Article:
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Teachers are divided by values, not just methods

May 13, 2017

A while back (which is my way of saying I always intended to reply to this, but somehow 6 months passed) I saw this post: Teaching is not two distinct theories. This is a lie promoted by the echo chamber of social media and thought it was a really clear statement of a wrong, but plausible, position that deserved a reply. (Except perhaps for the idea that the debate, which is well over 100 years old, is somehow centred on social media.)

The basic thesis of the post is a common one (although many who put it forward are less sincere than this author): Most teachers are above the debate between progressives and traditionalists.

It starts be describing the 2 approaches:

Group A (often called Traditionalists) – This group promote the fact that we should just give knowledge to our students. In their world the teacher is the font of all knowledge and their job is to pass this to the kids and their lessons are knowledge rich. Progress is kids knowing more stuff. According to them we need more academic rigour and less focus on skills. They don’t like discovery learning. This group is all about the subject.

Group B (often called Progressivists) – This group is all about the skills and the fun and the engagement. They want kids to know stuff but that isn’t their primary purpose. Instead they want to create engaging learning experiences where they learn life skills and lessons are often focused purely on getting them through the exam. They really like discovery learning. This group is less about the subject.

I think this is fair enough in most respects, although it is noticeable that both definitions, particularly the progressive one, are heavily weighted towards what teachers do, rather than what they believe. The post then goes on to argue that we can critique both approaches and instead do a bit of both. This is a really common approach for those trying to transcend the debate and comment on it from above. Often those who do this are blatantly progressive, and this seems like an excuse for not defending what they do, but I don’t think that this is the case here.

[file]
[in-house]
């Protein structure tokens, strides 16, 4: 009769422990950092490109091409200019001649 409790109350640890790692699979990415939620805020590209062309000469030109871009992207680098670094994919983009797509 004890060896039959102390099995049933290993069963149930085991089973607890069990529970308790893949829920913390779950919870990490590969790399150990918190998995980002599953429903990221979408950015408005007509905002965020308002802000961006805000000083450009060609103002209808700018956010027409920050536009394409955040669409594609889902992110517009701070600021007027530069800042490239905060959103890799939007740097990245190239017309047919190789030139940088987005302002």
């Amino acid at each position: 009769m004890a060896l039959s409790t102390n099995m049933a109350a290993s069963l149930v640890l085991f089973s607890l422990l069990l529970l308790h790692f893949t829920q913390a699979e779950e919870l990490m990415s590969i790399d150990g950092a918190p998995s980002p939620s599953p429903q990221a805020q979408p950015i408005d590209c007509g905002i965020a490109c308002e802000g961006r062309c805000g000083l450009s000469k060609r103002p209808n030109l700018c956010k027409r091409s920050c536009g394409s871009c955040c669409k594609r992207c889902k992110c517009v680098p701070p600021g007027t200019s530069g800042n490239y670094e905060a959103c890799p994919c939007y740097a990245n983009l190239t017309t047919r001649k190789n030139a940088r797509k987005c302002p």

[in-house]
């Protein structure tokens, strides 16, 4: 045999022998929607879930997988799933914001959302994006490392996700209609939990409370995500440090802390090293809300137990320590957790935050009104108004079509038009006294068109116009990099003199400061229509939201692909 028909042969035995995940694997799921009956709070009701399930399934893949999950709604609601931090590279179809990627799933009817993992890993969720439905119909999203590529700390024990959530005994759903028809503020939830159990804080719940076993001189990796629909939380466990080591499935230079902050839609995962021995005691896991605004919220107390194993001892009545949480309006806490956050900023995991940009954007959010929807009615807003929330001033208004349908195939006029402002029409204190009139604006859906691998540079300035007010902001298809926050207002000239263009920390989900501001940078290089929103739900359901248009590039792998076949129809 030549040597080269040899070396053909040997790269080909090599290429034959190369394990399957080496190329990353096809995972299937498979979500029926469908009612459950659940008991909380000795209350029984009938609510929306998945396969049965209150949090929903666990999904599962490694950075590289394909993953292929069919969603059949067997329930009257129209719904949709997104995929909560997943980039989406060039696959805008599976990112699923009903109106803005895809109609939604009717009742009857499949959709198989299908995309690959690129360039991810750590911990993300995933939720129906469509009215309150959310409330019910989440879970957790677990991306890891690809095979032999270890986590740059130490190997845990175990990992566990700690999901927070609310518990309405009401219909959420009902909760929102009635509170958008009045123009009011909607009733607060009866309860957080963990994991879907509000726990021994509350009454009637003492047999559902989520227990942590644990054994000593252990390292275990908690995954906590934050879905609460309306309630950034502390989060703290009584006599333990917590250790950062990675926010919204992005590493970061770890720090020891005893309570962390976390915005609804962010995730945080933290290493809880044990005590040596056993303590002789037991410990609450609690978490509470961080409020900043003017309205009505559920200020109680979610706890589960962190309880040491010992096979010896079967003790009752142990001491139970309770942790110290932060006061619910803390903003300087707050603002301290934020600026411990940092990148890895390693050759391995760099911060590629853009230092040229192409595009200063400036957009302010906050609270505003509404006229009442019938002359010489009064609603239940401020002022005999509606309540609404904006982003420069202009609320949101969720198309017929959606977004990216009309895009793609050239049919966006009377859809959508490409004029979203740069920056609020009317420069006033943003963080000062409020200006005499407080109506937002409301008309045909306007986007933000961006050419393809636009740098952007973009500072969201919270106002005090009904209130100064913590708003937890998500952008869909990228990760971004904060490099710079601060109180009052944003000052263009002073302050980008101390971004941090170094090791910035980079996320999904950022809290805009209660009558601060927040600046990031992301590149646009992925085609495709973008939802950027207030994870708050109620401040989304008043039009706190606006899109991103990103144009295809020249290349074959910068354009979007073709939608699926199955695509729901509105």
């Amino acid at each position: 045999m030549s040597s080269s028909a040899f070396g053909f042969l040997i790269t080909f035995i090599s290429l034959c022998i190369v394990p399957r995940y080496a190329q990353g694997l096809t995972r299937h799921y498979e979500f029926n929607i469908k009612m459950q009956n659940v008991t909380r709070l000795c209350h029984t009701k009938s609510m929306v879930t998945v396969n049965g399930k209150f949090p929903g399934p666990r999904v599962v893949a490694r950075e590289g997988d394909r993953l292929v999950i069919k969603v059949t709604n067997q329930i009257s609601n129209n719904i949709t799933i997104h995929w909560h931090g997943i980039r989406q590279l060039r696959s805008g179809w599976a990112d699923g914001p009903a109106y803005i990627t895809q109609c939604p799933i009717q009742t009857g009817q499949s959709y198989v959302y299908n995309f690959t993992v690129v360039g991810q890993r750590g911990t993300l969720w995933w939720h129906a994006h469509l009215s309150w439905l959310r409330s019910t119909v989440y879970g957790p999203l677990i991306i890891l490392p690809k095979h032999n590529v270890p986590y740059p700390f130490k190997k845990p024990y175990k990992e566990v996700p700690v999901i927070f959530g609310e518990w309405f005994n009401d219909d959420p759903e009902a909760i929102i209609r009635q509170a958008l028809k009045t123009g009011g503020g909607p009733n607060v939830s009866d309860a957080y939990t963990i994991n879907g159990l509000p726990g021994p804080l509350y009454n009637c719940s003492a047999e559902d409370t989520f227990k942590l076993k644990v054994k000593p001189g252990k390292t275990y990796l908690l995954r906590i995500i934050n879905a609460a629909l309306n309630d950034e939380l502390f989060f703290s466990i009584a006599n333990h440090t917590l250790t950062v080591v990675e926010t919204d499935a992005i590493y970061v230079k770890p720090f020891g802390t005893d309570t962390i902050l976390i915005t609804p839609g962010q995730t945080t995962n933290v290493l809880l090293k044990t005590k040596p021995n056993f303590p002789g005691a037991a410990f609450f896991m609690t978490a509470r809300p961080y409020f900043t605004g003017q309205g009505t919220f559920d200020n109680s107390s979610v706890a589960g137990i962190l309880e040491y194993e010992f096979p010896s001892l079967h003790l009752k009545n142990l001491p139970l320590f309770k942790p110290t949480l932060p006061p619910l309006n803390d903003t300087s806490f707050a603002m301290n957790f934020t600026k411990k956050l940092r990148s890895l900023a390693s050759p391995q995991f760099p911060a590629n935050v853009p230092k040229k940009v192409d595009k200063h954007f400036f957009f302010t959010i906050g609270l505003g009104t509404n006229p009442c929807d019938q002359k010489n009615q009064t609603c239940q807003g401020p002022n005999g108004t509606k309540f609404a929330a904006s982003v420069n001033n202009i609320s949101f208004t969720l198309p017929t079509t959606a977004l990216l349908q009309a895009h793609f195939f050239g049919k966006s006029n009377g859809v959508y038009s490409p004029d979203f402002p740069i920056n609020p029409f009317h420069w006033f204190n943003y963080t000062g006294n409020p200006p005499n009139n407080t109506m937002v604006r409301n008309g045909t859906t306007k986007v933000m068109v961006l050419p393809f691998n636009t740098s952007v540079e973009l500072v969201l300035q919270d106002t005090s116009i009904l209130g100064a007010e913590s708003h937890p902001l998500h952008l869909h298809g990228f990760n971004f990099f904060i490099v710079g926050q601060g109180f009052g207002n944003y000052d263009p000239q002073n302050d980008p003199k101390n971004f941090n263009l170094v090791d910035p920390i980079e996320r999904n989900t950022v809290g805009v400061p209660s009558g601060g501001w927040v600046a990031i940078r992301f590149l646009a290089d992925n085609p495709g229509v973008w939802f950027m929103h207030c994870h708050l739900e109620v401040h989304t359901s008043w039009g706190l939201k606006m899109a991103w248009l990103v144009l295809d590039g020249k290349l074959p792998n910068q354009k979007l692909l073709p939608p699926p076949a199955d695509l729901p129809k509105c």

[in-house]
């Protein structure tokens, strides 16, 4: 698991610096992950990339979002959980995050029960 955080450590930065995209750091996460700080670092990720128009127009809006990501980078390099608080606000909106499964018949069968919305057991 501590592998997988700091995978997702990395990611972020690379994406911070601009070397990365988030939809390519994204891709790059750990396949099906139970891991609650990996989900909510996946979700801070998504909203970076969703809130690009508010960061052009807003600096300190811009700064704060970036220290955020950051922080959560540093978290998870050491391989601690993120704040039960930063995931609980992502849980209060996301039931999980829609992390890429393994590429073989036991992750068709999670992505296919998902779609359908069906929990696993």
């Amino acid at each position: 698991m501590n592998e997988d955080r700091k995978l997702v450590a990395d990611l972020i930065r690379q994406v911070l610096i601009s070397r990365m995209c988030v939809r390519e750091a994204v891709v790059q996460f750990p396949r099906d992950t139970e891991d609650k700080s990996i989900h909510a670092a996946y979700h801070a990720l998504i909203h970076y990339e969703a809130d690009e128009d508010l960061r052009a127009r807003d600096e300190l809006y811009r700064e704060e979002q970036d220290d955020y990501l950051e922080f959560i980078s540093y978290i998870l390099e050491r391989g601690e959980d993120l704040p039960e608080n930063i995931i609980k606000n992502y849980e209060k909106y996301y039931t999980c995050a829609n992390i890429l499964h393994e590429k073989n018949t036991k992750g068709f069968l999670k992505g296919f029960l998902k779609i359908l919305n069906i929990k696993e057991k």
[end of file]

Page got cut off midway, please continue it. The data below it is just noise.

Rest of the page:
I do think that a number of people who claim to do a bit of both are actually bog standard progressives.

The critique of the two approaches then follows. Here is the critique of traditionalism.

Why is a purely Group A approach limited?

  • Knowledge is important but it is not the be all and end all of teaching.
  • How much ‘stuff’ do kids actually remember at the end of the year? My lesson is three hours out of fifty per fortnight. It isn’t possible for them to remember that much and I am good at my job (I think). This raises an elephant in the room – if they aren’t going to remember that stuff why should I focus purely on them remembering stuff?
  • Kids have to sit exams. If we don’t explicitly teach them skills and how to answer an exam question (whether we like it or not) they won’t do as well. And if they don’t get their grades we are affecting their university choices and job prospects.

The first point is a statement about values, but it is a very vague one. The other two points are actually utterly reliant on the traditionalist teacher not being good at being a traditionalist teacher. Why focus on knowledge if kids won’t remember it? The whole point of focusing on it is so that they do remember it. If they don’t: do it better. That’s not a problem with traditional aims, that’s a problem with not achieving them. Similarly with exams, the traditionalist case is that a focus on knowledge helps kids with their exams. No traditionalist will refuse to explicitly teach or practice exam technique (even if the author does insist on calling that “skills”), and actually traditionalists tend to be more positive about exams and tests.

Why is a purely Group B approach limited?

  • Making a model out of pipe cleaners is a laugh but what you taught them in an hour you could have just told them in five minutes.
  • A stop motion film is fun but where is the learning about the intricacies of your subject. Where is the grappling with the academic rigour of your subject?
  • Skills are needed but you cannot teach skills without knowledge. You have to know something to test your skills. It can’t therefore be all about skills.
  • Beating students with the exam stick takes out any fun or bits that are unique about your subject.